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Then Listing 2 calls the toDegrees method, passing the value of angRad as a parameter and stores the returned value in a variable named angDeg .
Finally, Listing 2 calls the document.write method twice in success to display the angle values shown in Figure 5 .
Another exercise with a different viewpoint
Now let's approach things from a different viewpoint. Assume that
Assume also that for some reason you can't simply measure the length of the opposite side. Therefore, you must calculate it. This is a common situation inphysics, so let's see if we can write a script that will perform that calculation for us.
Please create an html file containing the code shown in Listing 3 and open the file in your browser.
Listing 3 . Finding length of the opposite side. |
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<!-- File JavaScript03.html --><html><body><script language="JavaScript1.3">function toRadians(degrees){
return degrees*Math.PI/180}//end function toRadians
//============================================//function toDegrees(radians){
return radians*180/Math.PI}//end function toDegrees
//============================================//var hyp = 5
var angDeg = 53.13var angRad = toRadians(angDeg)
var sine = Math.sin(angRad)var opp = hyp * sine
document.write("opposite = " + opp + "</br>")
hyp = opp/sinedocument.write("hypotenuse = " + hyp + "</br>")</script></body></html> |
The output for the opposite side
When you open your html file in your browser, the output shown in Figure 3 should appear in your browser window.
Figure 6 . Output for script in Listing 3. |
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opposite = 3.999994640742543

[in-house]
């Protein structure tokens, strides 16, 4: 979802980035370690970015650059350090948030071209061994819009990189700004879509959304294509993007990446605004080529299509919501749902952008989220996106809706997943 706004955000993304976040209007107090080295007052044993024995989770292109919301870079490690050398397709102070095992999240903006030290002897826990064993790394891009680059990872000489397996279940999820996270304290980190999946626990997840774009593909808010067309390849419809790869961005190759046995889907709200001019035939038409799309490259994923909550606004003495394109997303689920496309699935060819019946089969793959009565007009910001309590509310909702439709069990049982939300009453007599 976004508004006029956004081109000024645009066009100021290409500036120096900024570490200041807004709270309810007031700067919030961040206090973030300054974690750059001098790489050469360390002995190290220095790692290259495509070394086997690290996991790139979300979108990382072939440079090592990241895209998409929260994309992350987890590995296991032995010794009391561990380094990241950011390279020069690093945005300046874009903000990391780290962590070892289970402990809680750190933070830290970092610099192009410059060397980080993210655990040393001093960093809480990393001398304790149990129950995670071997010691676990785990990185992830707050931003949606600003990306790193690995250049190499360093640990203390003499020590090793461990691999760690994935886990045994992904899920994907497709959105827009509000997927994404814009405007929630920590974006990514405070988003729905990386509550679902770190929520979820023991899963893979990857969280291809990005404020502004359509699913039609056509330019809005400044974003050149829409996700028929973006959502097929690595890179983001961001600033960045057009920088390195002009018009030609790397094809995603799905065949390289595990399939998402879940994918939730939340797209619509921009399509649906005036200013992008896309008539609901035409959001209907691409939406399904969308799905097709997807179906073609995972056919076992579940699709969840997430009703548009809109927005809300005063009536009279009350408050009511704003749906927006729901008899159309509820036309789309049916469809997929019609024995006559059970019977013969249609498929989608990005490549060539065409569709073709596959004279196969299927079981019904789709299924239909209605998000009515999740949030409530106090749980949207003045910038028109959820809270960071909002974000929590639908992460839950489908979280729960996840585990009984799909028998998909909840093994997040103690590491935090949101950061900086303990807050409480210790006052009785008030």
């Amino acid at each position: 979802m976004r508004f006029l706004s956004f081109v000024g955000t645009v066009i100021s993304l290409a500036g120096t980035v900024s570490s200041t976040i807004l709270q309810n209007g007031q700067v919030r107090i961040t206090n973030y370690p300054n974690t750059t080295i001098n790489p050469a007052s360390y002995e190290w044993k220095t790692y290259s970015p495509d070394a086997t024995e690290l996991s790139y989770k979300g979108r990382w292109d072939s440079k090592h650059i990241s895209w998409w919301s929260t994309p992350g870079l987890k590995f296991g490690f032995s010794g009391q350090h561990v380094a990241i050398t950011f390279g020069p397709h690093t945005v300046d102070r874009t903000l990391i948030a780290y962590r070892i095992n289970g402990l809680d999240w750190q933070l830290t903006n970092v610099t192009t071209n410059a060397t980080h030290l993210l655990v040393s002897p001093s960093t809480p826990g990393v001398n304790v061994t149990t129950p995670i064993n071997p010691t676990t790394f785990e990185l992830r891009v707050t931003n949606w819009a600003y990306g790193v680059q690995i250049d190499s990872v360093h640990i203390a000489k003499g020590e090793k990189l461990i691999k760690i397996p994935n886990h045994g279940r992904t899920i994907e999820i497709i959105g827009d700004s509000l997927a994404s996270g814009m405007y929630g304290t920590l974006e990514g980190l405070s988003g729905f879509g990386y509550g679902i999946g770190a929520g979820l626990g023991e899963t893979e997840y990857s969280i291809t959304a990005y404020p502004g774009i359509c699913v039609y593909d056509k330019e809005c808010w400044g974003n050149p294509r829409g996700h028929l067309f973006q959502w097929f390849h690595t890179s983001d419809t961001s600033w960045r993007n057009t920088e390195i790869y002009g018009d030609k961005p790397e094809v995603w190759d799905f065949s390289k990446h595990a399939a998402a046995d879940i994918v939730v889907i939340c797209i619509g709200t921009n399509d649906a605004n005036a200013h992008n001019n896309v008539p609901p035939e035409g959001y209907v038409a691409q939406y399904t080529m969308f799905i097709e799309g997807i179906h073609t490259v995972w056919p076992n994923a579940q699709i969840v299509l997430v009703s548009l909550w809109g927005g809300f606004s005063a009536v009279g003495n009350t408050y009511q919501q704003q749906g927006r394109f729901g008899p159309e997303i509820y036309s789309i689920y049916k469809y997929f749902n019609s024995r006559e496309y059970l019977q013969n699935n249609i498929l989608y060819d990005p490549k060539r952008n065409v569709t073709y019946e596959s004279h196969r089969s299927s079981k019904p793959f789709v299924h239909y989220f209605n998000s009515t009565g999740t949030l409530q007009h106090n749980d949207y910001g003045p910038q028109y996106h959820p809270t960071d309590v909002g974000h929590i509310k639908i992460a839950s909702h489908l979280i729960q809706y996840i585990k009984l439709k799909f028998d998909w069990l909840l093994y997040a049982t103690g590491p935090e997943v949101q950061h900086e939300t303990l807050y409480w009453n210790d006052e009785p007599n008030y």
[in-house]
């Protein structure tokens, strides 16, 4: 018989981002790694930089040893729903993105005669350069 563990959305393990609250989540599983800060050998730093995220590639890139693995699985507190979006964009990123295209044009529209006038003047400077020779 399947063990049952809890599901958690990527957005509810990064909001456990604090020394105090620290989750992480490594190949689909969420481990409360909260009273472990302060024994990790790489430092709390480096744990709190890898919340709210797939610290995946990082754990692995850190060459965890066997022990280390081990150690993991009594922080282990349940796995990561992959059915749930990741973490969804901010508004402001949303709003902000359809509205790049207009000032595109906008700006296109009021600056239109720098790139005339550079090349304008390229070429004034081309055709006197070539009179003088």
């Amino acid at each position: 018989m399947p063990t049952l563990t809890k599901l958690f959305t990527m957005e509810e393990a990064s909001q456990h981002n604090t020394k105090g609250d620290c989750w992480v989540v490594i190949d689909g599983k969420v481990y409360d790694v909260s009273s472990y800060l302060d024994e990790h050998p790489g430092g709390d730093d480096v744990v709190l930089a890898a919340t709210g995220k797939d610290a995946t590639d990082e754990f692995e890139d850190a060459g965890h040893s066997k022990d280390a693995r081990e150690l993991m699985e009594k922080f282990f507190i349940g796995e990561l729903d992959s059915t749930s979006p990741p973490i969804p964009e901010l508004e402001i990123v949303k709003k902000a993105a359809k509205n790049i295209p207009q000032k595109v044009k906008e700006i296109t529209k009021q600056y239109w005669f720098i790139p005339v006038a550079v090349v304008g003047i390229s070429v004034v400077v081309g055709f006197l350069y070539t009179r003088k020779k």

hypotenuse = 5 |
Computing length of opposite side with the Google calculator
We could also compute the length of the opposite side using the Google calculator.
The length of the opposite side -- sample computation
Enter the following into the Google search box:
5*sin(53.1301024 degrees)
The following will appear immediately below the search box:
5 * sin(53.1301024 degrees) = 4
This is the length of the opposite side for the given angle and the given length of the hypotenuse.
Interesting equations
We learned earlier that the sine of the angle is equal to the ratio of the opposite side and the hypotenuse. We also learned that the angle is thearcsine of that ratio.
If we know any two of those values ( angle , opp , hyp ), we can find the third (with a little algebraic manipulation) as shown in Figure 7 .
Figure 7 . Interesting sine equations. |
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sine(angle) = opp/hyp
angle = arcsine(opp/hyp)opp = hyp * sine(angle)
hyp = opp/sine(angle) |
Getting back to Listing 3
After defining the radian/degree conversion functions, Listing 3 declares and initializes variables representing the length of the hypotenuse and theangle in degrees. (Note that the angle in degrees was truncated to four significant digits, which may introduce a slight inaccuracy into thecomputations.)
Get and use the sine of the angle
That angle is converted to radians and passed as a parameter to the Math.sin method, which returns the value of the sine of the angle.
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